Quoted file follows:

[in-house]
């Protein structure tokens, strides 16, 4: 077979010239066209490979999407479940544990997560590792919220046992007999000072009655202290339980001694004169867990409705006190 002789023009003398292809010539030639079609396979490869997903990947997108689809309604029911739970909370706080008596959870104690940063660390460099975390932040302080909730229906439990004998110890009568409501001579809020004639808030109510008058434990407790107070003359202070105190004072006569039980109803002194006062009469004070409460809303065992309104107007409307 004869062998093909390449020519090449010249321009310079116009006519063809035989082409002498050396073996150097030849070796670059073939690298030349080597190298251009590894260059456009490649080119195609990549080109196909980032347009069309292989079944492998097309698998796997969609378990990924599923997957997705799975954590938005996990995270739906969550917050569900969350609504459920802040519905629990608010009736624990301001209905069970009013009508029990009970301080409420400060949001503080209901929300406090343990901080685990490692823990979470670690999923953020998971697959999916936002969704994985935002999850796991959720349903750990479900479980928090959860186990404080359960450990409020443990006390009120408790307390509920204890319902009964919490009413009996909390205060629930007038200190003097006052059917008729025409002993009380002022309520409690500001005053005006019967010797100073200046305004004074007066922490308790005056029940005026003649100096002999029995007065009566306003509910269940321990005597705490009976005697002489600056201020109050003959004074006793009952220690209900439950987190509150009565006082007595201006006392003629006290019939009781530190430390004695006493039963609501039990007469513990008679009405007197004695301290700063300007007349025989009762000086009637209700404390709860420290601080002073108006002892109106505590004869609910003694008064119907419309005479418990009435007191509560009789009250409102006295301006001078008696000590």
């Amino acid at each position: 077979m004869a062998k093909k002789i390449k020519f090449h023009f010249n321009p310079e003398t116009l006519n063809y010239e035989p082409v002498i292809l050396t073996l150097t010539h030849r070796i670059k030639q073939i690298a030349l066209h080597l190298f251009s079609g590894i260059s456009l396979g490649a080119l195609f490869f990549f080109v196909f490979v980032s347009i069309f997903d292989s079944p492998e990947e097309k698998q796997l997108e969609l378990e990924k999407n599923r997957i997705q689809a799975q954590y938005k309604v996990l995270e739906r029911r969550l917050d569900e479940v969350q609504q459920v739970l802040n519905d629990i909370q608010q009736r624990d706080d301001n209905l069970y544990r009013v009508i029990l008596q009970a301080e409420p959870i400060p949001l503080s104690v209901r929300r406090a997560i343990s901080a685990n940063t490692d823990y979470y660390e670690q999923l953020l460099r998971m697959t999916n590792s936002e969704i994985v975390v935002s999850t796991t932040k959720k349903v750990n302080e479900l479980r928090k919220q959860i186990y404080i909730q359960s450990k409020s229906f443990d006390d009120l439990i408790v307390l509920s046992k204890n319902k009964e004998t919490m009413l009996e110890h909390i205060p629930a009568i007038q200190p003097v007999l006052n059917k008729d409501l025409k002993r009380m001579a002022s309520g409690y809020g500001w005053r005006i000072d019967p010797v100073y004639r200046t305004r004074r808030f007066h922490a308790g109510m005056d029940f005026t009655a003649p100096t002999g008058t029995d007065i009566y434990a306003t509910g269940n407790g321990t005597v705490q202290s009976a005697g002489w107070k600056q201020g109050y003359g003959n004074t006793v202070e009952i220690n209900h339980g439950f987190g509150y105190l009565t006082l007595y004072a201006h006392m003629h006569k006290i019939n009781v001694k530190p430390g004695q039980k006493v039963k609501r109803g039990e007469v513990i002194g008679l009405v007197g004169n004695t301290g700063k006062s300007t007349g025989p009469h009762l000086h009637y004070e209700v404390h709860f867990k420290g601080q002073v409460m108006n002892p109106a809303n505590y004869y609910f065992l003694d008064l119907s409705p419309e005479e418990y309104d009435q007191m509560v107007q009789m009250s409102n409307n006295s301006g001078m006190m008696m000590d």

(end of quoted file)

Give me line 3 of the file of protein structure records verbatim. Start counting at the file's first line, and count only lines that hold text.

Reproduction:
């Amino acid at each position: 077979m004869a062998k093909k002789i390449k020519f090449h023009f010249n321009p310079e003398t116009l006519n063809y010239e035989p082409v002498i292809l050396t073996l150097t010539h030849r070796i670059k030639q073939i690298a030349l066209h080597l190298f251009s079609g590894i260059s456009l396979g490649a080119l195609f490869f990549f080109v196909f490979v980032s347009i069309f997903d292989s079944p492998e990947e097309k698998q796997l997108e969609l378990e990924k999407n599923r997957i997705q689809a799975q954590y938005k309604v996990l995270e739906r029911r969550l917050d569900e479940v969350q609504q459920v739970l802040n519905d629990i909370q608010q009736r624990d706080d301001n209905l069970y544990r009013v009508i029990l008596q009970a301080e409420p959870i400060p949001l503080s104690v209901r929300r406090a997560i343990s901080a685990n940063t490692d823990y979470y660390e670690q999923l953020l460099r998971m697959t999916n590792s936002e969704i994985v975390v935002s999850t796991t932040k959720k349903v750990n302080e479900l479980r928090k919220q959860i186990y404080i909730q359960s450990k409020s229906f443990d006390d009120l439990i408790v307390l509920s046992k204890n319902k009964e004998t919490m009413l009996e110890h909390i205060p629930a009568i007038q200190p003097v007999l006052n059917k008729d409501l025409k002993r009380m001579a002022s309520g409690y809020g500001w005053r005006i000072d019967p010797v100073y004639r200046t305004r004074r808030f007066h922490a308790g109510m005056d029940f005026t009655a003649p100096t002999g008058t029995d007065i009566y434990a306003t509910g269940n407790g321990t005597v705490q202290s009976a005697g002489w107070k600056q201020g109050y003359g003959n004074t006793v202070e009952i220690n209900h339980g439950f987190g509150y105190l009565t006082l007595y004072a201006h006392m003629h006569k006290i019939n009781v001694k530190p430390g004695q039980k006493v039963k609501r109803g039990e007469v513990i002194g008679l009405v007197g004169n004695t301290g700063k006062s300007t007349g025989p009469h009762l000086h009637y004070e209700v404390h709860f867990k420290g601080q002073v409460m108006n002892p109106a809303n505590y004869y609910f065992l003694d008064l119907s409705p419309e005479e418990y309104d009435q007191m509560v107007q009789m009250s409102n409307n006295s301006g001078m006190m008696m000590d």